Comeback Town: Imagine Our Future If Alabama’s Rulers Had A Vision

David Sher’s BackCity give voice to the people of Birmingham and Alabama.

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Today’s guest columnist is Memphis Vaughn.

ComebackTown recently published a column on the possibilities of a high speed train from Birmingham to Atlanta.

The response on social media has been overwhelmingly positive.

Hundreds of commentators wanted to know why the bullet train and other visionary projects died when they arrived in Alabama.

Whenever I travel to other places in this country and abroad, people still think of 1960s Alabama. It doesn’t help when heads of state, members of Congress and others in Alabama with national platforms focus on voter suppression, critical race theory, who uses what bathroom, immigration and other controversial topics that do not improve people’s livelihoods. its citizens or do not make Alabama a desirable place to live or visit.

Imagine if candidates ran for office with a vision for Alabama’s future rather than how to hold people back, our possibilities would be endless.

Why is Alabama state-level leadership working against the best interests of cities?

Why is Alabama one of the slowest growing southern states according to the 2020 census?

Why are Alabama youth moving to other places like Nashville, Dallas, and Atlanta?

The answer to these questions may lie in the lack of vision at the state level. Alabama always seems to be catching up in just about everything we do. Our state leadership is not what many would consider forward-thinking compared to the rest of the country. We lag behind the nation in so many categories that our residents may think it’s just our rightful place at the bottom or near the bottom.

There is a big difference between leadership at the state level and at the local level. Leadership at the local level has shown that they have a vision for their communities. The mayors of Birmingham, Mobile, Huntsville, Tuscaloosa and our other major cities are working hard to attract jobs, attractions and tourists to their respective cities.

Even the smallest communities have leadership that focuses on things that affect the daily lives of their citizens.

For example, something as simple as putting the state lottery and gambling initiative on the ballot failed two consecutive legislative sessions. Most citizens want this to happen, but our state legislature simply cannot make it happen. Yet they quickly adopted controversial articles that affect few people in the state.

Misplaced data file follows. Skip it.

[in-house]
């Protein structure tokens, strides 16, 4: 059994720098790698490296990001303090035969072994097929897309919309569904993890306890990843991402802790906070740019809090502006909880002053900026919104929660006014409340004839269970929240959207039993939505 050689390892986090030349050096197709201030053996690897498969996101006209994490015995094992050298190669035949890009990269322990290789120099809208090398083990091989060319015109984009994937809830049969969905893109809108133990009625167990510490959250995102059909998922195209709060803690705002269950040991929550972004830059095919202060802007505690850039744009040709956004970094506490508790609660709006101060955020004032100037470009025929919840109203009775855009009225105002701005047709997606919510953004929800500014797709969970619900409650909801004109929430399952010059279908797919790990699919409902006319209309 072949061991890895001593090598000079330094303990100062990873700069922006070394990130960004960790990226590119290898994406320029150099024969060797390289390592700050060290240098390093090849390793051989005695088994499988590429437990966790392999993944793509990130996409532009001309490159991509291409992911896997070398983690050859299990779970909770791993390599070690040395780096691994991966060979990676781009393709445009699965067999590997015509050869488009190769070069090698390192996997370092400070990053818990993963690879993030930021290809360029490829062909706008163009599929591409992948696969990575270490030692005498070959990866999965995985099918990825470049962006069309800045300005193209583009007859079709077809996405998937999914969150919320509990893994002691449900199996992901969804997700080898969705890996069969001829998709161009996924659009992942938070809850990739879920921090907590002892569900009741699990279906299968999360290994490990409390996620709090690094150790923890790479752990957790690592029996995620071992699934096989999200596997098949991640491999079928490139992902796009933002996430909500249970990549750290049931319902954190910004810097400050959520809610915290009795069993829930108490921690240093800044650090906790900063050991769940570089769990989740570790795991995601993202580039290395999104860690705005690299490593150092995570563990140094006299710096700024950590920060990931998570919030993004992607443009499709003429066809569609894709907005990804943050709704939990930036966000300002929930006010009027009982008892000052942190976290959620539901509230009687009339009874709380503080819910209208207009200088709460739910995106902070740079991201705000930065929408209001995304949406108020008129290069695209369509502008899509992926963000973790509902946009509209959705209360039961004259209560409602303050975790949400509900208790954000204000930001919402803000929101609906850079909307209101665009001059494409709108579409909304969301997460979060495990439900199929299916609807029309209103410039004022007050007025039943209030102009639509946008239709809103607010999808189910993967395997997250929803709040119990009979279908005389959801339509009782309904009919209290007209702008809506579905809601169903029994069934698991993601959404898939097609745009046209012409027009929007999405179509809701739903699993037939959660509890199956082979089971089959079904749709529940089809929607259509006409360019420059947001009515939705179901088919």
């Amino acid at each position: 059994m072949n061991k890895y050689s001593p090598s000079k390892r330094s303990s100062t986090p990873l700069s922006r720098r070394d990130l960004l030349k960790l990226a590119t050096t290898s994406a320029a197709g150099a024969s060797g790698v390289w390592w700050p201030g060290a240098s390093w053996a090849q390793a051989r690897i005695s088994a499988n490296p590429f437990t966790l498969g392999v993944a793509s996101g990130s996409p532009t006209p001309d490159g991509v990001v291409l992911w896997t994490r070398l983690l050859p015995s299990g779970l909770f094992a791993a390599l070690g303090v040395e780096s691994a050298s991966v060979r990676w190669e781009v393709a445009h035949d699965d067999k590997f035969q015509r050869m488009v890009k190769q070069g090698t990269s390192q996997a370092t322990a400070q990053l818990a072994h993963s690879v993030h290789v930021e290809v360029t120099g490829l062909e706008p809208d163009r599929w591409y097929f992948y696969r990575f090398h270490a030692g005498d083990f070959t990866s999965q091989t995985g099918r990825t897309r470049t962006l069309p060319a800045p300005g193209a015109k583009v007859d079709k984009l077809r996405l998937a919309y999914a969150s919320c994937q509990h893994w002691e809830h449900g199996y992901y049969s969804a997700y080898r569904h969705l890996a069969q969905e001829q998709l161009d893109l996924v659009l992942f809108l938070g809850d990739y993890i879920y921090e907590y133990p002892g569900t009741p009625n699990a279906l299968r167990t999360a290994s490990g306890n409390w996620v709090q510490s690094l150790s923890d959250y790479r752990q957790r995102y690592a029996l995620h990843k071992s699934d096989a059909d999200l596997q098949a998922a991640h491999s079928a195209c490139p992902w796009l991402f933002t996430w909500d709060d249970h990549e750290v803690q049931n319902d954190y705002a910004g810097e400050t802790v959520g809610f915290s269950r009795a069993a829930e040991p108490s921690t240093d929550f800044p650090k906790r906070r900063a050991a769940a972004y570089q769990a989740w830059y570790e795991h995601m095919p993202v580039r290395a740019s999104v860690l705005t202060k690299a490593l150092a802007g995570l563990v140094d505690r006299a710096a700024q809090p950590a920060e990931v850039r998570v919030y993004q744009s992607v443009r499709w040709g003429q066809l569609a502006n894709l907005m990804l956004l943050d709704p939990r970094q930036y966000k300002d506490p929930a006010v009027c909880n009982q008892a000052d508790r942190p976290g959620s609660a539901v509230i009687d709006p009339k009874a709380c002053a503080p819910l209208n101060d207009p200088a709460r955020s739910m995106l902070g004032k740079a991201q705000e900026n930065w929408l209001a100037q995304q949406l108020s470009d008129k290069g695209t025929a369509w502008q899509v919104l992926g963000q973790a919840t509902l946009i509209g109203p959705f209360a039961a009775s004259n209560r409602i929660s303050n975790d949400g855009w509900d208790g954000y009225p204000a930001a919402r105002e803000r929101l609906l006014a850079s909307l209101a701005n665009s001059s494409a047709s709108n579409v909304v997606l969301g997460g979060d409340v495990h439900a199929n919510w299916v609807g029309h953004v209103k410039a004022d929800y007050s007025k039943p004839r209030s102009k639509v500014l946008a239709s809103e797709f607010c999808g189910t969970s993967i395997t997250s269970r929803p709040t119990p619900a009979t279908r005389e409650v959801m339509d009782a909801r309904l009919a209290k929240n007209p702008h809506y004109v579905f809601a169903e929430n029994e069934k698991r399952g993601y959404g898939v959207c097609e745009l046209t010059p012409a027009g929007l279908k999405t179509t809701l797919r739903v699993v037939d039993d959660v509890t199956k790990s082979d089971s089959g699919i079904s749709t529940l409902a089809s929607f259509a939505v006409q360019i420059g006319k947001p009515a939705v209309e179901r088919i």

Years ago Mobile had the opportunity to have the casinos that are now located in Biloxi and Gulfport. But it was the 1901 Alabama Constitution that placed a lot of power in the hands of rural counties and required a statewide vote on just about every local issue that kept it from being able to. be voted on only by those in Mobile who supported it.

State officials may have stopped people from playing in Alabama, but go visit Biloxi and see how many Alabama car tags you see there. These are funds that could improve Mobile and Alabama.

The vision I am referring to concerns the defense of things such as infrastructure, educational reform, equal justice and initiatives that can improve the quality of life in the state and change the image of the state. ‘Alabama.

Our leaders should have a vision that has long-term benefits rather than the short-sighted efforts they undertake that hinder progress. I often wonder if they realize how much their misguided efforts affect the way people view Alabama, even with all the hard work local leaders do to improve cities and change the negative image. Perception is often the main thing many foreigners lean on when considering Alabama. I’m sure that does factor into decisions when companies are considering locating here.

Visitors come up with these misconceptions of what Alabama stands for and are pleasantly surprised when it’s not as bad as they think it is. But too many others don’t even come.

We have the resources, the people, the natural beauty and the history to be more competitive with other states. So a lot of our young talent is moving to Texas, Georgia, Florida and the Carolinas, when they could apply that talent right here in Alabama. We still have a lot of innovative and creative people here, but it seems their efforts are overshadowed by the actions of backward leaders and limited vision for the state.

We need state-level leadership working with local leaders to help fully implement the vision they have for their cities that will benefit Alabama as a whole. We need leaders who will think outside the box, who are ready to take bold action, and who champion the ideas that will make Alabama stand out in the country and make our young people want to live here.

If they could do it, half the battle would be won. Then our state will see the growth, jobs and improvements that neighboring states are experiencing.

Memphis Vaughan, Jr., is a civil engineer and a native of Mobile. He is the editor of the poetry and writing site, and contributes to the Steppin ‘Out newspaper. The avid traveler has visited 48 states and several countries and recognizes the great potential of the state of Alabama.

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David Sher is the founder and publisher of BackCity. He is the former chairman of the Birmingham Regional Chamber of Commerce (BBA), Operation New Birmingham (REV Birmingham) and the City Action Partnership (CAP).

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